Newquay Lifeboat Volunteers rescue six people over busy weekend
Newquay's lifeboat volunteers responded to their RNLI pagers four times over the weekend 4 and 5 June.
The Police requested assistance in the search for a missing woman at 3.47pm on Saturday, after her handbag had been found in the sea by recreational divers near Dane Rock in Newquay Bay. The RNLI volunteers searched the local coastline from the harbour to Towan Head, but fortunately the woman was found safe inland within thirty minutes.
At 4.59pm on Saturday, Newquay's RNLI lifeboat team responded for the second time, to assist four people who were trapped by the tide between Towan and Great Western beaches. One of the charity's volunteers went ashore and stayed with members of the family to provide reassurance, whilst they were taken to safety in two trips on the D class inshore lifeboat.
The third alert of the weekend came at 5.55pm on Sunday, after a middle-aged couple were trapped by the high spring tide opposite The Saltings on the River Gannel whilst walking along the shore.
When the RNLI volunteers arrived on the D class inshore lifeboat Enid Mary, they found the local couple stranded on a small rock with water around their legs, and no exit route available due to heavy undergrowth and steep, rocky terrain. They were taken onto the lifeboat and landed safely at the Gannel car park on the opposite shore, where they were met by members of Newquay coastguard rescue team, who had earlier provided reassurance over a loud-hailer prior to the lifeboat crew arriving.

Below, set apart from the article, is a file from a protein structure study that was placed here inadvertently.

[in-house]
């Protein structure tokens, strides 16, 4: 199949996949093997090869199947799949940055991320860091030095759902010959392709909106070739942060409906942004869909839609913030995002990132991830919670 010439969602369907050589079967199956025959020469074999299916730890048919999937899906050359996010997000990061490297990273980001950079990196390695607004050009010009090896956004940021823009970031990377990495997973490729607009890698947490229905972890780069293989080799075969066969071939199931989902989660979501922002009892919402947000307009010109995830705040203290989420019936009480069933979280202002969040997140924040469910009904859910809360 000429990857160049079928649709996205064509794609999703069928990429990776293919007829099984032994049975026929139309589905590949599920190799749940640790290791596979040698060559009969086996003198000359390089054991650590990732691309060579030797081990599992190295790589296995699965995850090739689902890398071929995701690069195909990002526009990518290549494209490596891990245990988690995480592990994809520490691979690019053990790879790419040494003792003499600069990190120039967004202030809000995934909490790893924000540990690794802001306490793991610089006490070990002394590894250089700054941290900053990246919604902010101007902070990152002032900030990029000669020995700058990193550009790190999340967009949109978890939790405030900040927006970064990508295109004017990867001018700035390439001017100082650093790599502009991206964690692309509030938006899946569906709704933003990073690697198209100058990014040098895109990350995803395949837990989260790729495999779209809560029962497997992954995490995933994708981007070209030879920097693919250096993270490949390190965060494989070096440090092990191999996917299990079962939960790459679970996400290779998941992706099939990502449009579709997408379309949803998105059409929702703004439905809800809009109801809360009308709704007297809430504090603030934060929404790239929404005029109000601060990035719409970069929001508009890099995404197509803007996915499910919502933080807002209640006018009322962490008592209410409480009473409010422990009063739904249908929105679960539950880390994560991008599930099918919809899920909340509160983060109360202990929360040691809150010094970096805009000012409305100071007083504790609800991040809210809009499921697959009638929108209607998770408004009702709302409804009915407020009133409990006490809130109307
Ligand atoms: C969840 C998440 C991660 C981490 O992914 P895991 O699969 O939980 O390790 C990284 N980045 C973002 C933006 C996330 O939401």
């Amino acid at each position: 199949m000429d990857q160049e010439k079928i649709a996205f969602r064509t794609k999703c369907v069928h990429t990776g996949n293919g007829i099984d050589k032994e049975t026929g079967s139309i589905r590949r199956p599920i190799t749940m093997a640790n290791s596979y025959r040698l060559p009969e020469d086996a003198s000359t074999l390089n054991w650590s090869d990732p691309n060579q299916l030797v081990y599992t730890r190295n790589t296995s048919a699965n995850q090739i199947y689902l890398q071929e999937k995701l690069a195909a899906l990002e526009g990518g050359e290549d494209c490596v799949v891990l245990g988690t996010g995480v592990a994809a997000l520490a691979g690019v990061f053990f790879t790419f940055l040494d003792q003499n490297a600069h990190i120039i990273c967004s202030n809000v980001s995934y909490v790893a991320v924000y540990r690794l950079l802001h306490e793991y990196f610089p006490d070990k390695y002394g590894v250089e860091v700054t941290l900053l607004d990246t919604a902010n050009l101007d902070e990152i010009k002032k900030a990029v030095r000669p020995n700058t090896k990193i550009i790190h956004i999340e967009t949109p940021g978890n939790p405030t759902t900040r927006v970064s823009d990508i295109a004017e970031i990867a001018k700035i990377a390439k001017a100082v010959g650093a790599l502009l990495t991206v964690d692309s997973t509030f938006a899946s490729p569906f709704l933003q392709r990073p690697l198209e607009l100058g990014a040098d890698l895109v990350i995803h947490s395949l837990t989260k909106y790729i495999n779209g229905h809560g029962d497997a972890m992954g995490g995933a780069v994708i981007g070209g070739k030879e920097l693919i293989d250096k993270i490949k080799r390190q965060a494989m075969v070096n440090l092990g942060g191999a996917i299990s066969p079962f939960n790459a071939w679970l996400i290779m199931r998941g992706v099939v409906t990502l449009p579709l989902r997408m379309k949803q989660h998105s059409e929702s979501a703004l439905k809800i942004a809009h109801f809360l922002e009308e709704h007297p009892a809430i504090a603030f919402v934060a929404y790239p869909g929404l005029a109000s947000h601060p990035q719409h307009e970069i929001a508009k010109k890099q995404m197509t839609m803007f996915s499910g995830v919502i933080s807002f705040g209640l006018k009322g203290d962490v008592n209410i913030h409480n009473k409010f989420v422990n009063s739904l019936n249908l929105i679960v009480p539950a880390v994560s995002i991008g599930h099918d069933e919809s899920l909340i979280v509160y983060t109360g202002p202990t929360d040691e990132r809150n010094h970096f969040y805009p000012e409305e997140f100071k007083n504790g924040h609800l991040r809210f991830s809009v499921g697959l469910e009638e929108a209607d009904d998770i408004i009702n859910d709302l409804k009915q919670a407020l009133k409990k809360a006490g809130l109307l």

Finally, just before 9.45pm on Sunday, a concerned member of the public rang 999 and alerted the Coastguard to two stand-up paddle boarders who appeared to be in difficulty east of Towan Head. The RNLI volunteers again launched the D class inshore lifeboat and quickly found the two 18-year-old girls in Newquay Bay. In the fading light, 15 minutes after sunset, one of the girls had fallen into the sea a few times, but they didn't require assistance and were able to reach the shore safely at Great Western Beach.
A spokesperson for the RNLI said: 'Check local tide times before visiting the coast, and if you think you see anybody in difficulties, do not hesitate to call 999 and ask for the Coastguard.'
Key facts about the RNLI
The RNLI charity saves lives at sea. Its volunteers provide a 24-hour search and rescue service around the United Kingdom and Republic of Ireland coasts. The RNLI operates over 238 lifeboat stations in the UK and Ireland and, in a normal year, more than 240 lifeguard units on beaches around the UK and Channel Islands. The RNLI is independent of Coastguard and government and depends on voluntary donations and legacies to maintain its rescue service. Since the RNLI was founded in 1824, its lifeboat crews and lifeguards have saved over 142,700 lives.